This spring there are several new picture-book editions of myths, legends, and folk tales. Joanna Troughton, an English author/illustrator, has retold Tortoise's Dream, an African folk tale, and How Rabbit Stole the Fire, a North American Indian tale. In ``Tortoise's Dream'' the swifter, braver animals dismiss Tortoise's offer to find a secret tree laden with fruit. In the end, however, it is the slow and steady Tortoise who succeeds. In the North American tale, the crafty trickster Rabbit outwits the Sky people and steals their fire. Troughton's vibrant illustrations accompany these fascinating tales about the origins of fruit and fire. (Peter Bedrick, $10.95 each, ages 4 to 8.) The Village of Round and Square Houses, retold by Ann Grifalconi, is a true story of a small village in central Africa where the women live in round huts and the men in square ones. The tale, which Grifalconi originally heard from a young girl who grew up in the village, explains the origin of this unusual practice. Bold, dramatic illustrations echo the rhythm of African life. (Little, Brown, $14.95, ages 4 to 8.)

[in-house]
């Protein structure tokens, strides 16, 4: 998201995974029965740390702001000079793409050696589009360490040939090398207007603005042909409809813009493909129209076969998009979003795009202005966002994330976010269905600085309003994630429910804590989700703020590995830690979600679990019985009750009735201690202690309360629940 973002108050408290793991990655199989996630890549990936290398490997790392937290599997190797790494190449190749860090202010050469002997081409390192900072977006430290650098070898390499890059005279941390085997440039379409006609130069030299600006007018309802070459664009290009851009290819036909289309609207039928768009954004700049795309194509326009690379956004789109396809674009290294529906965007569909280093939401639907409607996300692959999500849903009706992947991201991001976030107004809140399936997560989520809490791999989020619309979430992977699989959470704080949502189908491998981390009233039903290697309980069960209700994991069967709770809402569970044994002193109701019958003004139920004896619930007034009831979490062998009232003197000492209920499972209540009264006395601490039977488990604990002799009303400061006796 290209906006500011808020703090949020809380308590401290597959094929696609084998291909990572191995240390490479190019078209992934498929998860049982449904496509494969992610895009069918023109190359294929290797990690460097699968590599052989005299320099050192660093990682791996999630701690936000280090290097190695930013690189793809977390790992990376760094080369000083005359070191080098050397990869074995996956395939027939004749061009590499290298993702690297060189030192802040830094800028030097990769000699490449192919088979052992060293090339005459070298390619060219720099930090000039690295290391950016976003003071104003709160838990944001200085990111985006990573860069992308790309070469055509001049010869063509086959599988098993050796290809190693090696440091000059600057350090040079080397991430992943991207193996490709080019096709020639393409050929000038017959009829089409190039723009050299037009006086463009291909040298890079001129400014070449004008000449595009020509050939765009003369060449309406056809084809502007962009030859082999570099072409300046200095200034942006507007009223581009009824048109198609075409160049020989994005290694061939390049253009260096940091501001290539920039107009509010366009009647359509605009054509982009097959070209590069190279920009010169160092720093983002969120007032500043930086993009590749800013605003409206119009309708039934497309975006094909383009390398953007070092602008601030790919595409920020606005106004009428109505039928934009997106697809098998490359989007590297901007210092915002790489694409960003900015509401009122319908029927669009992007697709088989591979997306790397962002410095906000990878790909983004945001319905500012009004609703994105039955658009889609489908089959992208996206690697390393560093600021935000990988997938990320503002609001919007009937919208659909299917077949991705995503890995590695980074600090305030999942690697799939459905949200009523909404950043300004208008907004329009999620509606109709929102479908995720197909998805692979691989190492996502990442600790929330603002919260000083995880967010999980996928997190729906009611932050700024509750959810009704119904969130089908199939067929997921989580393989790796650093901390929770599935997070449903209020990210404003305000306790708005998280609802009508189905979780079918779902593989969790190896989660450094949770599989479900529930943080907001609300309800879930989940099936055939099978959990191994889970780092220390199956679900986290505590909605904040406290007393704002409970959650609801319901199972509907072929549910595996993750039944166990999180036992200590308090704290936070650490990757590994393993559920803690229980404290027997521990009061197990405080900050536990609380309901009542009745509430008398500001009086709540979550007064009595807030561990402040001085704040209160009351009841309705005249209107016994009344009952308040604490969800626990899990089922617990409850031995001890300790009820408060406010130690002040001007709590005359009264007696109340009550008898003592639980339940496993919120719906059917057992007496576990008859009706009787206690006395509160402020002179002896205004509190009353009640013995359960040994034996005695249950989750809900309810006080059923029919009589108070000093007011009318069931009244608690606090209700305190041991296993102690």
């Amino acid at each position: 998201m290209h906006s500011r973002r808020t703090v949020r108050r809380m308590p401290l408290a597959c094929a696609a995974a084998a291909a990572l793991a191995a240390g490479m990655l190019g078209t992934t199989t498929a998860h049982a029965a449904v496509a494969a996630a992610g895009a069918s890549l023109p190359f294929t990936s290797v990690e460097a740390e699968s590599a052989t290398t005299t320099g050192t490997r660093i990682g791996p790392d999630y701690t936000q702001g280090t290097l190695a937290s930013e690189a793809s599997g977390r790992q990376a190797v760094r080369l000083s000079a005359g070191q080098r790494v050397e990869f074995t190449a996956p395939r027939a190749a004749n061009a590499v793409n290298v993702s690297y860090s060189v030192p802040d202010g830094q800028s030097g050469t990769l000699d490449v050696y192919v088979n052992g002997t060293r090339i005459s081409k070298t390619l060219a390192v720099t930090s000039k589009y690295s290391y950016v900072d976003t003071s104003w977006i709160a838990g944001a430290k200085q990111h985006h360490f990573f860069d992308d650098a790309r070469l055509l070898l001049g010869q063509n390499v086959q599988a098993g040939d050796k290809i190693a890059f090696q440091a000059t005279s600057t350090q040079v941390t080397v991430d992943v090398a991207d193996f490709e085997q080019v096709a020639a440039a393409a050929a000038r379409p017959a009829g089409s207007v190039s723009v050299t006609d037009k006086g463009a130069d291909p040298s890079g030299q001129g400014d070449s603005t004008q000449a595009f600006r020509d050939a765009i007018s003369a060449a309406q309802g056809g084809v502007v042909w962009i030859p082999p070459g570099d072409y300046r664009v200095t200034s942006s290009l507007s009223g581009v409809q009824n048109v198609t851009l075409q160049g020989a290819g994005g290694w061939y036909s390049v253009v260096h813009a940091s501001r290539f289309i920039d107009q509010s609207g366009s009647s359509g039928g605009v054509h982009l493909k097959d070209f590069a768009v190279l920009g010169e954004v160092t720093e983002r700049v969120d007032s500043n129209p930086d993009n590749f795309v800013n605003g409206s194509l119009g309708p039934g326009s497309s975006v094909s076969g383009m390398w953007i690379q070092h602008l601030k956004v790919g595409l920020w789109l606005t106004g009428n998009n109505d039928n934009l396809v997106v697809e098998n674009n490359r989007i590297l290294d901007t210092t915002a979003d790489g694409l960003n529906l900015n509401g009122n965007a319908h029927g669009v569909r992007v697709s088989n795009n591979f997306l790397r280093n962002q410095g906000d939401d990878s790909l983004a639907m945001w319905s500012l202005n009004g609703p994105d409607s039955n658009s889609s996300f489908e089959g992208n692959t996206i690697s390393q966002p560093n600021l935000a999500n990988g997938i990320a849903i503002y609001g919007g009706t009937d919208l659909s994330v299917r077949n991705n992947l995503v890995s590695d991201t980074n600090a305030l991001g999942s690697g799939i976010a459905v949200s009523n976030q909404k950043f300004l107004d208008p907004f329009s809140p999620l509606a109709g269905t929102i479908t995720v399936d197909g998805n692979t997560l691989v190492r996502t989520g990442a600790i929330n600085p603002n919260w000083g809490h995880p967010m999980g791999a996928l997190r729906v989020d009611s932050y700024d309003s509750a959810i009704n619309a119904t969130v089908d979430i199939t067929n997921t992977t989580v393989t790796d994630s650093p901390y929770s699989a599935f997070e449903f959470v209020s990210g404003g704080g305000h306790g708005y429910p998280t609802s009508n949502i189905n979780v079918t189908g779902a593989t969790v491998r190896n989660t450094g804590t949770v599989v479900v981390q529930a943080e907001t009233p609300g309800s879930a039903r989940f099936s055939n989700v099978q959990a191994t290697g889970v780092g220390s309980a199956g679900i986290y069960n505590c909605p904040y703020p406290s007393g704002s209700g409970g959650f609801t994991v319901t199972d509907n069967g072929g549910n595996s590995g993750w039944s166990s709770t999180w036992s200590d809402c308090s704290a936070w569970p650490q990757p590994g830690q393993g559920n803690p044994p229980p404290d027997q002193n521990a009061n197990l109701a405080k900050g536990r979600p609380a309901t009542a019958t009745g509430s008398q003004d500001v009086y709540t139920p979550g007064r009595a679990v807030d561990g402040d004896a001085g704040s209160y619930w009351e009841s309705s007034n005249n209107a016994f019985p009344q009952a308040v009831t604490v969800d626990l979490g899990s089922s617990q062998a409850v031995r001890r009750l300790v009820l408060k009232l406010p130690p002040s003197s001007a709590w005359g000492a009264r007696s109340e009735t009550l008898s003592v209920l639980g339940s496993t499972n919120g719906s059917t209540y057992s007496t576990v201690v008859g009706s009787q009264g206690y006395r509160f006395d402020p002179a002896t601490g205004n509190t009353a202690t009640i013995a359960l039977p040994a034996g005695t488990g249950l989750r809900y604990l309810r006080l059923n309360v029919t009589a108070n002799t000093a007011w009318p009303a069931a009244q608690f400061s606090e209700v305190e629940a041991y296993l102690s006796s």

The tale of The Elves and the Shoemaker, originally recorded by the Brothers Grimm, has been retold and illustrated by Bernadette Watts. In this attractive oversized edition, the finely detailed illustrations are filled with dark beams, half-timbered houses, and tiled roofs. (North-South Books, distributed by Holt, Rinehart and Winston, $12.95, ages 4 to 8.).
The nursery-rhyme character Solomon Grundy, who was ``born on a Monday,'' is imaginary. But in her new book, Solomon Grundy, author/illustrator Susan Hoguet, using material from newspapers, old prints, and photographs, has created an authentic background for the original nursery rhyme. Solomon's life history is dotted with important events from US history, and careful examination of Hoguet's beautiful watercolor illustrations will reward the reader with hours of pleasure. (Dutton, $11.95, ages 4 to 8.)